Dialectics: Why two classes? First off, Marx is playing off of Hegel’s Dialectics, a theory that says every concept can be considered as an abstraction (every thesis can be considered with its antithesis). From this abstraction a “third way” is born (a new concept that can itself be considered as a duality). From the class struggle of the feudalists and their oppressed, capitalism was born. From the class struggle between the workers and bourgeoisie of the capitalist system, the next phase is born. This theory was then paired with the history of actual revolutions (which tended to occur between economic classes and generally the oppressed and oppressors; as one can see with the French Revolution and its estates in the image below). If you just ignore the part about Marx calling for a revolution (something he later back-tracks on while turning to Democracy; although he does so too late as the World War Despots used the Doctrine of a Younger Marx), then you are in for volumes of insanely smart and insight into our real world woes.
What is the Hegelian Dialectic?.
Marx is Predicting Revolution More Than Calling For it
According to Marx, viewing the history of classism and economy as an empirical social science, and as a political philosophy, shows that the next part of the cycle isn’t just a theory or an idea, but a necessary next step that will natural occur even if we all stick our head in the sand.
What I’m trying to say is that Marx didn’t really call for revolution as much as he predicted the uprising of the WWII civil religions Communism and Fascism in-action. He predicted that the proletariat would seek to overthrow the bourgeoisie (who had just previously overthrown the first two estates in the Revolutions to create the modern liberal west).
What I am saying is that, while there is good reason to critique Young Marx’s call for revolution and his conclusions of his theory, he wasn’t just calling for change, he was warning us of its inevitability.
The whole theory above is referred to as historic materialism.
Again, this means history is seen as historic cycles based on the class struggle related to the factors of production (the empirically evident materials) in a given mode of production.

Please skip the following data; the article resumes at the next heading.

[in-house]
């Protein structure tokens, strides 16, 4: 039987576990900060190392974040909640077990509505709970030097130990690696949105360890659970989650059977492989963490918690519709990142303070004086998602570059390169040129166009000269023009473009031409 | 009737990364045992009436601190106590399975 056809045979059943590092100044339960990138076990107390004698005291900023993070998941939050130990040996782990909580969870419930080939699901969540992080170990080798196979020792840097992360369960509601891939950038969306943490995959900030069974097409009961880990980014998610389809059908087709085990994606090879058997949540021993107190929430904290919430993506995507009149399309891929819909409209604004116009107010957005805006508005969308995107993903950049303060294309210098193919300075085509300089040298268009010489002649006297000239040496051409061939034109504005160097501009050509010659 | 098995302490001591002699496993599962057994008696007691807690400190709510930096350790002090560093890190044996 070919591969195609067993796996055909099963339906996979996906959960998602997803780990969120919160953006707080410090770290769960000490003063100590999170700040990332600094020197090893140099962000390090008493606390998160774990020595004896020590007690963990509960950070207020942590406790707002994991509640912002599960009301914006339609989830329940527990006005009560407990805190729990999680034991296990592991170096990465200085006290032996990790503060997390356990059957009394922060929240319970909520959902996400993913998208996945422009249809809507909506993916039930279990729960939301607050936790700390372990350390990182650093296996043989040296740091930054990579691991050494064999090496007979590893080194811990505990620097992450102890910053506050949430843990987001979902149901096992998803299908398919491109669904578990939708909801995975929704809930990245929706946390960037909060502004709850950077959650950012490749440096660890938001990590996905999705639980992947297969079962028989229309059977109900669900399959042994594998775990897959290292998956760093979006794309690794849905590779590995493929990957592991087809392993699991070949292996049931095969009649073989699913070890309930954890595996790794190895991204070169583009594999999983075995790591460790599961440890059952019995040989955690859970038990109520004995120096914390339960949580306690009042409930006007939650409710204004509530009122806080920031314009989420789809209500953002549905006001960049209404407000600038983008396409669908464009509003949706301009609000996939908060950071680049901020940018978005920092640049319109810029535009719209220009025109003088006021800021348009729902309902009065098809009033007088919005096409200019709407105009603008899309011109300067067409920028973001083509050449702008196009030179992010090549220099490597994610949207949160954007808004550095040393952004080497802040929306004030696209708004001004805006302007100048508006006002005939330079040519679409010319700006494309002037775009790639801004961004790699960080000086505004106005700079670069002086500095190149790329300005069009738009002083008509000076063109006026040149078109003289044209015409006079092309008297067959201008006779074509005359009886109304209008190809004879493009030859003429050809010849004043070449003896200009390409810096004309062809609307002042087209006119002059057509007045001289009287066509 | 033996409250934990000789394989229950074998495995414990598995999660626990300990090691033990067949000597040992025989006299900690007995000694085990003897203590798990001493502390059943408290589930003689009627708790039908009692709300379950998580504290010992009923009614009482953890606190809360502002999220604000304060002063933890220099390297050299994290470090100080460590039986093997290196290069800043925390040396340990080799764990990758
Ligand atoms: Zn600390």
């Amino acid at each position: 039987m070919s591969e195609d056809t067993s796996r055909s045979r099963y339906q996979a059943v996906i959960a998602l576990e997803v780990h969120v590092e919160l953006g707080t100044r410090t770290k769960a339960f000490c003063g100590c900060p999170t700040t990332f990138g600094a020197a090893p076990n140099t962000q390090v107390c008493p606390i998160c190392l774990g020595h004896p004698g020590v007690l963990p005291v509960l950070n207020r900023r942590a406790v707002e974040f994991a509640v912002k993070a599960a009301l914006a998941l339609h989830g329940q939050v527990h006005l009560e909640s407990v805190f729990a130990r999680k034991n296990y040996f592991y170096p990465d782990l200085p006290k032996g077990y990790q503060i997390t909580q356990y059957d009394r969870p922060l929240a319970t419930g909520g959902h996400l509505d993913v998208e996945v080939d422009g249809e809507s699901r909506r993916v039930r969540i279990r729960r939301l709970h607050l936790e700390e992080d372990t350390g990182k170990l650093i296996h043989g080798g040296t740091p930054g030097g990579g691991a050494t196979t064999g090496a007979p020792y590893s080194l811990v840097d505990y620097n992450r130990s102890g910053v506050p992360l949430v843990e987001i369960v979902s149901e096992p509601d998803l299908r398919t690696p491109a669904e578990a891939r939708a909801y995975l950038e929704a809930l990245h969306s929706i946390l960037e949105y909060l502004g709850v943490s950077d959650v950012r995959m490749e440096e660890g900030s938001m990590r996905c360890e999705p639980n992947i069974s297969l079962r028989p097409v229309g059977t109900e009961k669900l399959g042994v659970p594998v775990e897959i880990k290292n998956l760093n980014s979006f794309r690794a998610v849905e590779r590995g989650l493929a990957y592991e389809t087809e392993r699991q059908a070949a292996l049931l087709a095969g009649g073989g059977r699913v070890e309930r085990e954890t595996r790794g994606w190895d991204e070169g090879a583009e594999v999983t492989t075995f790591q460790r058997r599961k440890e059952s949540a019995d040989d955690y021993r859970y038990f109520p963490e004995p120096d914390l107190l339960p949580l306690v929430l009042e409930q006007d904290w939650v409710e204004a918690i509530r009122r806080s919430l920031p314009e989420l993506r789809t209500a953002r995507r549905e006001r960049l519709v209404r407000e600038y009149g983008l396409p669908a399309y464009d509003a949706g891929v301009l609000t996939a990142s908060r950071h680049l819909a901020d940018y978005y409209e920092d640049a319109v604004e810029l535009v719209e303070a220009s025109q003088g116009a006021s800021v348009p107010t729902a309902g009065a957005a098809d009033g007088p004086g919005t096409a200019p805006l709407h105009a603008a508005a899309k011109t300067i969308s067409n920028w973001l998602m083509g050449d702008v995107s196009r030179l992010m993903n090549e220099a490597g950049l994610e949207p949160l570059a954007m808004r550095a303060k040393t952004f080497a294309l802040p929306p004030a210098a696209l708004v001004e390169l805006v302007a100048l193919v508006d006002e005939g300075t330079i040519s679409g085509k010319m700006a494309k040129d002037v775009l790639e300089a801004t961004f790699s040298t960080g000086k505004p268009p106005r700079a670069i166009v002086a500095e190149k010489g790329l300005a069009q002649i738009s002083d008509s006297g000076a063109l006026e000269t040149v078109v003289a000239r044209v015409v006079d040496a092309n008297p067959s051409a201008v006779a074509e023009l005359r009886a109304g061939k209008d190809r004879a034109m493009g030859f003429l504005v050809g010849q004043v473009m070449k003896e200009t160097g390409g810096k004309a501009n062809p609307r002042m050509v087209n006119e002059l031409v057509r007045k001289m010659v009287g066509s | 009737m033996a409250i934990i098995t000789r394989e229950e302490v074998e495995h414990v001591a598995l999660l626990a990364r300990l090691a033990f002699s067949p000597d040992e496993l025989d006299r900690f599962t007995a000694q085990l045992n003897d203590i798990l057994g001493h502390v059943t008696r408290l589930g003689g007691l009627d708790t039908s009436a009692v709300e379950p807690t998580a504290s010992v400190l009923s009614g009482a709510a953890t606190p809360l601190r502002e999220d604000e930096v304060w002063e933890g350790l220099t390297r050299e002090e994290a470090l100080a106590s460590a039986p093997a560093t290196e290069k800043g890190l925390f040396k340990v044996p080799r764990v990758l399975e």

Marx and his followers like their jargon, and while this is off-putting at first, it becomes rather useful once you “get it”. As, to get Marx you really only need to understand exactly what he means by “historic materialism”.
Basic Marxist Materialism Explained.
Strangely Enough, the Capitalist Bourgeoisie Didn’t Like this Theory
As you can imagine, the capitalist bourgeoisie made up of upper-class, business owners, shareholders, political elite, etc. have always hated this theory and Marx (to the extent that the pushback has resulted in the modern political parties in the U.S. and the global crisis of populism to some extent; wait or is that just Marx’s theory in action as a natural cycle?!).
It is during the World Wars when the ideals of communism backfired heavily, proving the bourgeoisie weren’t just reacting negatively based on self-interest alone. In other words, while you can think what you want from my writing, I am notably pointing out that both Marx himself and even the most frustrating of modern Oligarchs aren’t wrong to revise Young Marx’s theory of a workers’ revolution… in practice they have not not bore good fruit (the rising up of Unions worked well enough, but the WWII civil regions obviously weren’t the best reaction to social, political, and economic inequality from a centered standpoint).
TIP: Marx also recognized a petite bourgeoisie class who own sufficient means of production but do not purchase labor power. This class is probably more prevalent today than ever, but it isn’t part of the core of Marx’s theories.
Marxism and social classes.
TIP: In economics, especially Marxian economics, the factors of production are capital and labor, and the means of production is another word for capital. In this, the concept of capital includes all non-human assets (commodities). Labor includes all human assets. The capitalists in the capitalist mode of production control the factors of production and own the means of production since they direct the capital. The wage earners supply all the labor as they do the work, but don’t control the factors of production or own the means of production. We could be more nuanced and talk about entrepreneurial work, but that is not at the core of Marx.